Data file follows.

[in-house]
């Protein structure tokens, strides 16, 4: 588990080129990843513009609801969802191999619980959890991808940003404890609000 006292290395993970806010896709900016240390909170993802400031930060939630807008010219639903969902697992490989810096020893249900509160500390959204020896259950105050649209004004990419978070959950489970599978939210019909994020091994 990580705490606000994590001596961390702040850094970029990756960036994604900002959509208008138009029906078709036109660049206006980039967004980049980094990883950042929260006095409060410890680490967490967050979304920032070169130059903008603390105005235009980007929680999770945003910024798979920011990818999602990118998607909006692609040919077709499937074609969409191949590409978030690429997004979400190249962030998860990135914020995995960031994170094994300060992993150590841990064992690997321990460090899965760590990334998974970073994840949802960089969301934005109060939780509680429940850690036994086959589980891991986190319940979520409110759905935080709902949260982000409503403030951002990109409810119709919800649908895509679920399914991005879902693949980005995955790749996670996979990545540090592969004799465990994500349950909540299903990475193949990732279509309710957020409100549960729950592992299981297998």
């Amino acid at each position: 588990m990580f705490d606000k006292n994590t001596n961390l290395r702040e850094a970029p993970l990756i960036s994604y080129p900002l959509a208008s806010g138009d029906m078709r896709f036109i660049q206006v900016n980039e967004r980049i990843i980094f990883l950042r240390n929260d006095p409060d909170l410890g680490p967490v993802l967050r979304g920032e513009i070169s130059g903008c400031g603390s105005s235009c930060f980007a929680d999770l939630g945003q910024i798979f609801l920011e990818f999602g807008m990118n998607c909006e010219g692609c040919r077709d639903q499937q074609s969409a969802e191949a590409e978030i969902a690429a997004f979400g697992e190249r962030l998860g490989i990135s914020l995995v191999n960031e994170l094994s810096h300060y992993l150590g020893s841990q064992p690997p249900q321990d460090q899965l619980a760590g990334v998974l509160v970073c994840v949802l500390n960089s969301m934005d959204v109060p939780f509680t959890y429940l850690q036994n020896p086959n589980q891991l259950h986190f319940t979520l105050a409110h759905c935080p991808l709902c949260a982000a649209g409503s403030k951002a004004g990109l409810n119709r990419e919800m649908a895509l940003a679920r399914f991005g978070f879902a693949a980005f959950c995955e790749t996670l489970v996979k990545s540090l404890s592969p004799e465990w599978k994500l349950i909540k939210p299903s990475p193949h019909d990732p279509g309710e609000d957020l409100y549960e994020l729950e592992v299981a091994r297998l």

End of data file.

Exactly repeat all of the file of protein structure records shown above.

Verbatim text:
[in-house]
């Protein structure tokens, strides 16, 4: 588990080129990843513009609801969802191999619980959890991808940003404890609000 006292290395993970806010896709900016240390909170993802400031930060939630807008010219639903969902697992490989810096020893249900509160500390959204020896259950105050649209004004990419978070959950489970599978939210019909994020091994 990580705490606000994590001596961390702040850094970029990756960036994604900002959509208008138009029906078709036109660049206006980039967004980049980094990883950042929260006095409060410890680490967490967050979304920032070169130059903008603390105005235009980007929680999770945003910024798979920011990818999602990118998607909006692609040919077709499937074609969409191949590409978030690429997004979400190249962030998860990135914020995995960031994170094994300060992993150590841990064992690997321990460090899965760590990334998974970073994840949802960089969301934005109060939780509680429940850690036994086959589980891991986190319940979520409110759905935080709902949260982000409503403030951002990109409810119709919800649908895509679920399914991005879902693949980005995955790749996670996979990545540090592969004799465990994500349950909540299903990475193949990732279509309710957020409100549960729950592992299981297998």
């Amino acid at each position: 588990m990580f705490d606000k006292n994590t001596n961390l290395r702040e850094a970029p993970l990756i960036s994604y080129p900002l959509a208008s806010g138009d029906m078709r896709f036109i660049q206006v900016n980039e967004r980049i990843i980094f990883l950042r240390n929260d006095p409060d909170l410890g680490p967490v993802l967050r979304g920032e513009i070169s130059g903008c400031g603390s105005s235009c930060f980007a929680d999770l939630g945003q910024i798979f609801l920011e990818f999602g807008m990118n998607c909006e010219g692609c040919r077709d639903q499937q074609s969409a969802e191949a590409e978030i969902a690429a997004f979400g697992e190249r962030l998860g490989i990135s914020l995995v191999n960031e994170l094994s810096h300060y992993l150590g020893s841990q064992p690997p249900q321990d460090q899965l619980a760590g990334v998974l509160v970073c994840v949802l500390n960089s969301m934005d959204v109060p939780f509680t959890y429940l850690q036994n020896p086959n589980q891991l259950h986190f319940t979520l105050a409110h759905c935080p991808l709902c949260a982000a649209g409503s403030k951002a004004g990109l409810n119709r990419e919800m649908a895509l940003a679920r399914f991005g978070f879902a693949a980005f959950c995955e790749t996670l489970v996979k990545s540090l404890s592969p004799e465990w599978k994500l349950i909540k939210p299903s990475p193949h019909d990732p279509g309710e609000d957020l409100y549960e994020l729950e592992v299981a091994r297998l």